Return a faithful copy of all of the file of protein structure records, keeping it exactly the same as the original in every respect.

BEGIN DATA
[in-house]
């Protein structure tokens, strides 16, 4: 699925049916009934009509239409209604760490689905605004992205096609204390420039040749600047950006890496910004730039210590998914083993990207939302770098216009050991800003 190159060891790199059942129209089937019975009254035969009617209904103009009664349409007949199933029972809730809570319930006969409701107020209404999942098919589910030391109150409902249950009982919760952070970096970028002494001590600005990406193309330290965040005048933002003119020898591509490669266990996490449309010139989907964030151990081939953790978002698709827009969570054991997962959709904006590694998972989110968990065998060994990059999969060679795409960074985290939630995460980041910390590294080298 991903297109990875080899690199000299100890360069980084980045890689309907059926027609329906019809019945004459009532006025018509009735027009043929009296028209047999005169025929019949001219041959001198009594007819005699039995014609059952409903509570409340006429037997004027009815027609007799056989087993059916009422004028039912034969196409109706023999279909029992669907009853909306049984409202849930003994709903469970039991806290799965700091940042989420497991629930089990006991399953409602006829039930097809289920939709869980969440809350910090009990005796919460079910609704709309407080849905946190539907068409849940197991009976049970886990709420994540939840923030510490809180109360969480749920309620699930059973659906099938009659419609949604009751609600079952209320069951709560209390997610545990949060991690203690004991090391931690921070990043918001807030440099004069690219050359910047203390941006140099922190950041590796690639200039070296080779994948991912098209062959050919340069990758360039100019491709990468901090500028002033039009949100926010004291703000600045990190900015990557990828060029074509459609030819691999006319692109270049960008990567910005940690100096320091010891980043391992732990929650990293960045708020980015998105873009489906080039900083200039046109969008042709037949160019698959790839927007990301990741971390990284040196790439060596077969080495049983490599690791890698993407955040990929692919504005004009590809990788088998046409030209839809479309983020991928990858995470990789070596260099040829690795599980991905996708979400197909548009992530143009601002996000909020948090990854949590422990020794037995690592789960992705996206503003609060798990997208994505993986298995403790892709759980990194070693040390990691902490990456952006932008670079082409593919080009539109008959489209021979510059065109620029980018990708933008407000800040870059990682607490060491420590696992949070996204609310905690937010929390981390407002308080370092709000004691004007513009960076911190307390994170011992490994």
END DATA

[in-house]
């Protein structure tokens, strides 16, 4: 699925049916009934009509239409209604760490689905605004992205096609204390420039040749600047950006890496910004730039210590998914083993990207939302770098216009050991800003 190159060891790199059942129209089937019975009254035969009617209904103009009664349409007949199933029972809730809570319930006969409701107020209404999942098919589910030391109150409902249950009982919760952070970096970028002494001590600005990406193309330290965040005048933002003119020898591509490669266990996490449309010139989907964030151990081939953790978002698709827009969570054991997962959709904006590694998972989110968990065998060994990059999969060679795409960074985290939630995460980041910390590294080298 991903297109990875080899690199000299100890360069980084980045890689309907059926027609329906019809019945004459009532006025018509009735027009043929009296028209047999005169025929019949001219041959001198009594007819005699039995014609059952409903509570409340006429037997004027009815027609007799056989087993059916009422004028039912034969196409109706023999279909029992669907009853909306049984409202849930003994709903469970039991806290799965700091940042989420497991629930089990006991399953409602006829039930097809289920939709869980969440809350910090009990005796919460079910609704709309407080849905946190539907068409849940197991009976049970886990709420994540939840923030510490809180109360969480749920309620699930059973659906099938009659419609949604009751609600079952209320069951709560209390997610545990949060991690203690004991090391931690921070990043918001807030440099004069690219050359910047203390941006140099922190950041590796690639200039070296080779994948991912098209062959050919340069990758360039100019491709990468901090500028002033039009949100926010004291703000600045990190900015990557990828060029074509459609030819691999006319692109270049960008990567910005940690100096320091010891980043391992732990929650990293960045708020980015998105873009489906080039900083200039046109969008042709037949160019698959790839927007990301990741971390990284040196790439060596077969080495049983490599690791890698993407955040990929692919504005004009590809990788088998046409030209839809479309983020991928990858995470990789070596260099040829690795599980991905996708979400197909548009992530143009601002996000909020948090990854949590422990020794037995690592789960992705996206503003609060798990997208994505993986298995403790892709759980990194070693040390990691902490990456952006932008670079082409593919080009539109008959489209021979510059065109620029980018990708933008407000800040870059990682607490060491420590696992949070996204609310905690937010929390981390407002308080370092709000004691004007513009960076911190307390994170011992490994």